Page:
You must Sign In to post a response.
  • Category: Miscellaneous

    Be clear in questioning to get relevant answers

    Many of us will attend many meetings as a part of our duty and interact with many people. They may be our bosses or colleagues or subordinates. We may be raising our doubts or we may be asking questions. In the same way, others may be asking us some questions.

    Generally, the answer will be based on how the answerer understands the question. Some people will not be framing their question aptly and the interpretation of the question may vary from person to person. In such a case, the answers may not be similar to all the others and the answers may not be giving us what we want. So the question we ask should be specific and there should not be any chance for ambiguity. Then only the answers will come as per our requirement.

    So the question should be clear and there should be any chance for a communication gap. So framing a question is very important to get a correct answer. I think all the other members will also agree with my views.
  • #767354
    Framing a question is quite important and one who is taking the questions also must have a clear idea of the topic. If the answerer doesn't have a clear picture of the domain then the perception will vary and the answer will not be up to the mark. Sometimes, the answerer doesn't completely listen to the question and starts answering based on assumptions. That has to be avoided. Framing questions, having a clear idea and listening attentively all have a role in an interactive session. If anyone is missing the answer will not be proper and will not be able to satisfy the person asking questions.

    "Life is easier when you enjoy what you do"

  • #767355
    Just now I posted a response to an AE query about engineering colleges in Mangalore, inquiring about specifics! I have also instructed members that we would like more precise answers to AE questions.

    Coming to the topic of this thread, it is indeed correct that we need to have clarity in what we ask. Something as simple as asking for a ballpoint pen in a stationery shop should be more clear, such as whether we want one with a blue or red, or black refill. Let's consider other scenarios. In a classroom, the student needs to be more clear about what exactly was not understood, let's say, in a paragraph from the English textbook. Was it a particular word or the substance of the entire paragraph?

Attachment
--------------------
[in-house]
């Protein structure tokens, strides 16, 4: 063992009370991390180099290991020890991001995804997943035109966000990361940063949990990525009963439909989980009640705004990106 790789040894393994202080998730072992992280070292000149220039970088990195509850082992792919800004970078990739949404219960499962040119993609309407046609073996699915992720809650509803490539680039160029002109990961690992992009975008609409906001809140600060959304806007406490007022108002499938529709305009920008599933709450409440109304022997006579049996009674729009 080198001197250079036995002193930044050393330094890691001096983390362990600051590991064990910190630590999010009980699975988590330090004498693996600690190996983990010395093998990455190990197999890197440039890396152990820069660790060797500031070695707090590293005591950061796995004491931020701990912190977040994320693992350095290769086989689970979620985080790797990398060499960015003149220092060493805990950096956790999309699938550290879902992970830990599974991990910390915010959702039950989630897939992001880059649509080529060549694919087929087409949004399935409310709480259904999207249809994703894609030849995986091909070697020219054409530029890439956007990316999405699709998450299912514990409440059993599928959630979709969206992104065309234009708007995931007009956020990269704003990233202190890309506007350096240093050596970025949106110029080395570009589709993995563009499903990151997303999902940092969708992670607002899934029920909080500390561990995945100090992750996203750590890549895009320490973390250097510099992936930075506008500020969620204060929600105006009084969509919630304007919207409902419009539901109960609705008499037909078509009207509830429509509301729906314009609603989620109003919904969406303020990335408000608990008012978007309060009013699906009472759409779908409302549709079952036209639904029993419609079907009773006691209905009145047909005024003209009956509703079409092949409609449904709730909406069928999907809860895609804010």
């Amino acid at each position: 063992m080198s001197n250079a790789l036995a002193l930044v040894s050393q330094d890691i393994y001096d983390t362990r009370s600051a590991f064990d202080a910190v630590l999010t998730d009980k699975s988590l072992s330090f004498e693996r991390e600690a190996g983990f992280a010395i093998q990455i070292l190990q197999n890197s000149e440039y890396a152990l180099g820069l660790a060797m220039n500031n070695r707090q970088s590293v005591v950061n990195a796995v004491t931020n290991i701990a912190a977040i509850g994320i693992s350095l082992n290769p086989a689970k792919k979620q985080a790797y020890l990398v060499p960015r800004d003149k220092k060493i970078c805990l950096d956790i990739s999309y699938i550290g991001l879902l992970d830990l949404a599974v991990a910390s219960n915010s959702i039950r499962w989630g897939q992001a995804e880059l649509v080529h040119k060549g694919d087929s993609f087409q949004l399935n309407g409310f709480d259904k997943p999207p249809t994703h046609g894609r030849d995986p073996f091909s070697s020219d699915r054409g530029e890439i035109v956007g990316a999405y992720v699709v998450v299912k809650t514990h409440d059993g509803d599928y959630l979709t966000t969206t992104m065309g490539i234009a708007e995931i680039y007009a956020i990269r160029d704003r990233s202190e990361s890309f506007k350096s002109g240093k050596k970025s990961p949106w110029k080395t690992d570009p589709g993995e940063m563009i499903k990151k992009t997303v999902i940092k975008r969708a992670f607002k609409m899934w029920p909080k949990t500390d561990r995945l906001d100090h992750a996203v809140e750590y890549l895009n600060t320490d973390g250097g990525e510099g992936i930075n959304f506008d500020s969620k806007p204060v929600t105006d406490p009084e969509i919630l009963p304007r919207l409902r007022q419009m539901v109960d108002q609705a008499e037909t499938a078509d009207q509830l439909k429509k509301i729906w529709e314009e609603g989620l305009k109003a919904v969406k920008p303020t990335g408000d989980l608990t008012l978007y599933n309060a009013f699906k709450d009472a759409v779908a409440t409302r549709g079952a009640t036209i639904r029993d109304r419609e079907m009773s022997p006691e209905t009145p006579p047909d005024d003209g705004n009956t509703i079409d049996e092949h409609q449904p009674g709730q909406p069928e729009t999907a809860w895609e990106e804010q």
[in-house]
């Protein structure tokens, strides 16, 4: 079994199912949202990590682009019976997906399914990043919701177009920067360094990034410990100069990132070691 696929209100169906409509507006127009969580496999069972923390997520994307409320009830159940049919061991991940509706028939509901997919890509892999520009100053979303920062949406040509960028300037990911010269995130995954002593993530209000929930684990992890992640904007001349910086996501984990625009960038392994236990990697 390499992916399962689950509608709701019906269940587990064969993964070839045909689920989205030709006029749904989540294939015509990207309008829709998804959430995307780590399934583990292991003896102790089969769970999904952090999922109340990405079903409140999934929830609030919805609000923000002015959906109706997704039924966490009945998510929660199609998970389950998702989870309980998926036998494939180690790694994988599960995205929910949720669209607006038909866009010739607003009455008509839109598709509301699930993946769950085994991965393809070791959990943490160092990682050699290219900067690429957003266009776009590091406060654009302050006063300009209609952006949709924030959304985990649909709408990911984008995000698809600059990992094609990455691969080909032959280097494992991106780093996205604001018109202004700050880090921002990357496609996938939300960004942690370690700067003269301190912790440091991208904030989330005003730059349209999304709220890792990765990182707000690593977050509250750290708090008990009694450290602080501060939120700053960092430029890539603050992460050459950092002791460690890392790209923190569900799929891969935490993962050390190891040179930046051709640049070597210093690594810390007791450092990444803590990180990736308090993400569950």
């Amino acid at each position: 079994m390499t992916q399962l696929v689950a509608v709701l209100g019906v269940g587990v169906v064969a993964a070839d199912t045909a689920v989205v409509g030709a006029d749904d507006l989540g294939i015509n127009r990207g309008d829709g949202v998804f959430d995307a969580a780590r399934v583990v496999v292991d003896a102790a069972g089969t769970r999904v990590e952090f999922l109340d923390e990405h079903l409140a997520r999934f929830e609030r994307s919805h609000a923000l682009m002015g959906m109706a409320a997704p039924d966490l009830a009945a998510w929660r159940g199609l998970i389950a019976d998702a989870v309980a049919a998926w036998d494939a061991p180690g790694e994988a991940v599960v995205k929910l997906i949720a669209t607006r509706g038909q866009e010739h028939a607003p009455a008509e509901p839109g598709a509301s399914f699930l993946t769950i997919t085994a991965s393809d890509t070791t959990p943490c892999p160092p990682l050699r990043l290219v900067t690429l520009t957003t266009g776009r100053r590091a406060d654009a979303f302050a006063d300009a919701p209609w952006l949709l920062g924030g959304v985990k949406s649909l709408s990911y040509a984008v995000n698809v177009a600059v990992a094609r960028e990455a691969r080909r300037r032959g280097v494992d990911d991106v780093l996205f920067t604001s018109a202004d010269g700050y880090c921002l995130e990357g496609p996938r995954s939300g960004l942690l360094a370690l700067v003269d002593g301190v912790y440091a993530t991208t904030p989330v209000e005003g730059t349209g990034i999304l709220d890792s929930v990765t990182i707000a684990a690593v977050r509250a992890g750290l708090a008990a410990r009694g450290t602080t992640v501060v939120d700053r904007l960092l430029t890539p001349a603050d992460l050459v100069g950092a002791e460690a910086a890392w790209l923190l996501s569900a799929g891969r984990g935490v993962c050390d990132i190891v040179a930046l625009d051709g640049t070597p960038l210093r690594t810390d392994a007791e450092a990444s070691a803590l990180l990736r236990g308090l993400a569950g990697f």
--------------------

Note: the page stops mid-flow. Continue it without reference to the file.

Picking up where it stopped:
Sometimes, a question that is not very clear can turn out to be funny when odd answers are provided, and everyone will have a good laugh, but it may be embarrassing for the person who asked it.

    When you make a commitment, you create hope. When you keep a commitment you create trust! ~ John C. Maxwell

  • #767387
    This is highly a relevant point raised by the author. My professor used to tell questioning is harder than answering and a question should be clear and answerable. Similarly many people raised the questions in urgency and unclear but expecting the reply from others in a clear way so as to understand by the questioner. In some cases the questioner raised a question and before getting the answer for that question he raised another question in connection with the first. When the replying person answering for the first one the questioner understood the answer for second one and sullen on the answerer.

  • #767397
    If the questions are vague in nature, there would be only the loss of time during the process of queries from both the parties. Hence the question should carry full details. Suppose we wouod like to have a wire for electricity connections and if the questionnaire gives the entire details of nature of wire, its length, diameter and even the brands producing such materials.
    The answer from the other party would be available immediately otherwise the sellers would be confused regarding the nature of demand of the buyer.
    This is applicable in all the areas and we should be armoured with full details so as to get precise answers.

  • Sign In to post your comments